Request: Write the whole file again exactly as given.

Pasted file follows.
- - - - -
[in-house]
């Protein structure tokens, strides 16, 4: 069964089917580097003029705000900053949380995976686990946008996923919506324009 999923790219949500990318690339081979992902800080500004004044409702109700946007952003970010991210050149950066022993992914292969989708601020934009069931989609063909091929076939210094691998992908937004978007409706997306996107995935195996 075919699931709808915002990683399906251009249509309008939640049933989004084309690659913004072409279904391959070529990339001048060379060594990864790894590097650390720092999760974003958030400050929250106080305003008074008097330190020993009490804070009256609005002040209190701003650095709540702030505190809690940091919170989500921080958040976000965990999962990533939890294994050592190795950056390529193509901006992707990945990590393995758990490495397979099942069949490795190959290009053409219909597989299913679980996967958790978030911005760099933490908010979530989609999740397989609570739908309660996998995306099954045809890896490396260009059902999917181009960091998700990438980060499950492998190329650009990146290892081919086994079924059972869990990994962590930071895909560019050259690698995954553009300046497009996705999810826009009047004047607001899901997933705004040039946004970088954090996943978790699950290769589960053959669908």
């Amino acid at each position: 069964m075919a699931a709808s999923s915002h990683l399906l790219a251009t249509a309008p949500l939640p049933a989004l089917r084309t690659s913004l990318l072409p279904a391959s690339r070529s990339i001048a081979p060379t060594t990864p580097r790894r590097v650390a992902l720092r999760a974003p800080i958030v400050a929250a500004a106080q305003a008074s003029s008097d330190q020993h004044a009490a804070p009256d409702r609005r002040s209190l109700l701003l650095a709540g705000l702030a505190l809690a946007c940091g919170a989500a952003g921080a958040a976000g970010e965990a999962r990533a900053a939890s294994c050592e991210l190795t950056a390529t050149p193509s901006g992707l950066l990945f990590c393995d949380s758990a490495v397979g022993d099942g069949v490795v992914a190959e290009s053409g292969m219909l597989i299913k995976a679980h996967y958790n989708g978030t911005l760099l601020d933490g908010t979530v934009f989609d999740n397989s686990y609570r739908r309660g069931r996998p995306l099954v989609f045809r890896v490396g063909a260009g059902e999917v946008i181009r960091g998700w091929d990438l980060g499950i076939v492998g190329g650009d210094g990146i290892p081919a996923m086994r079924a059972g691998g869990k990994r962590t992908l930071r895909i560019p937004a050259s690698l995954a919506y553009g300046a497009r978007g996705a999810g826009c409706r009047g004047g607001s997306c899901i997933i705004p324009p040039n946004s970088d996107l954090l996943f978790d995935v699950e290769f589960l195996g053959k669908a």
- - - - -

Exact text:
[in-house]
């Protein structure tokens, strides 16, 4: 069964089917580097003029705000900053949380995976686990946008996923919506324009 999923790219949500990318690339081979992902800080500004004044409702109700946007952003970010991210050149950066022993992914292969989708601020934009069931989609063909091929076939210094691998992908937004978007409706997306996107995935195996 075919699931709808915002990683399906251009249509309008939640049933989004084309690659913004072409279904391959070529990339001048060379060594990864790894590097650390720092999760974003958030400050929250106080305003008074008097330190020993009490804070009256609005002040209190701003650095709540702030505190809690940091919170989500921080958040976000965990999962990533939890294994050592190795950056390529193509901006992707990945990590393995758990490495397979099942069949490795190959290009053409219909597989299913679980996967958790978030911005760099933490908010979530989609999740397989609570739908309660996998995306099954045809890896490396260009059902999917181009960091998700990438980060499950492998190329650009990146290892081919086994079924059972869990990994962590930071895909560019050259690698995954553009300046497009996705999810826009009047004047607001899901997933705004040039946004970088954090996943978790699950290769589960053959669908």
């Amino acid at each position: 069964m075919a699931a709808s999923s915002h990683l399906l790219a251009t249509a309008p949500l939640p049933a989004l089917r084309t690659s913004l990318l072409p279904a391959s690339r070529s990339i001048a081979p060379t060594t990864p580097r790894r590097v650390a992902l720092r999760a974003p800080i958030v400050a929250a500004a106080q305003a008074s003029s008097d330190q020993h004044a009490a804070p009256d409702r609005r002040s209190l109700l701003l650095a709540g705000l702030a505190l809690a946007c940091g919170a989500a952003g921080a958040a976000g970010e965990a999962r990533a900053a939890s294994c050592e991210l190795t950056a390529t050149p193509s901006g992707l950066l990945f990590c393995d949380s758990a490495v397979g022993d099942g069949v490795v992914a190959e290009s053409g292969m219909l597989i299913k995976a679980h996967y958790n989708g978030t911005l760099l601020d933490g908010t979530v934009f989609d999740n397989s686990y609570r739908r309660g069931r996998p995306l099954v989609f045809r890896v490396g063909a260009g059902e999917v946008i181009r960091g998700w091929d990438l980060g499950i076939v492998g190329g650009d210094g990146i290892p081919a996923m086994r079924a059972g691998g869990k990994r962590t992908l930071r895909i560019p937004a050259s690698l995954a919506y553009g300046a497009r978007g996705a999810g826009c409706r009047g004047g607001s997306c899901i997933i705004p324009p040039n946004s970088d996107l954090l996943f978790d995935v699950e290769f589960l195996g053959k669908a």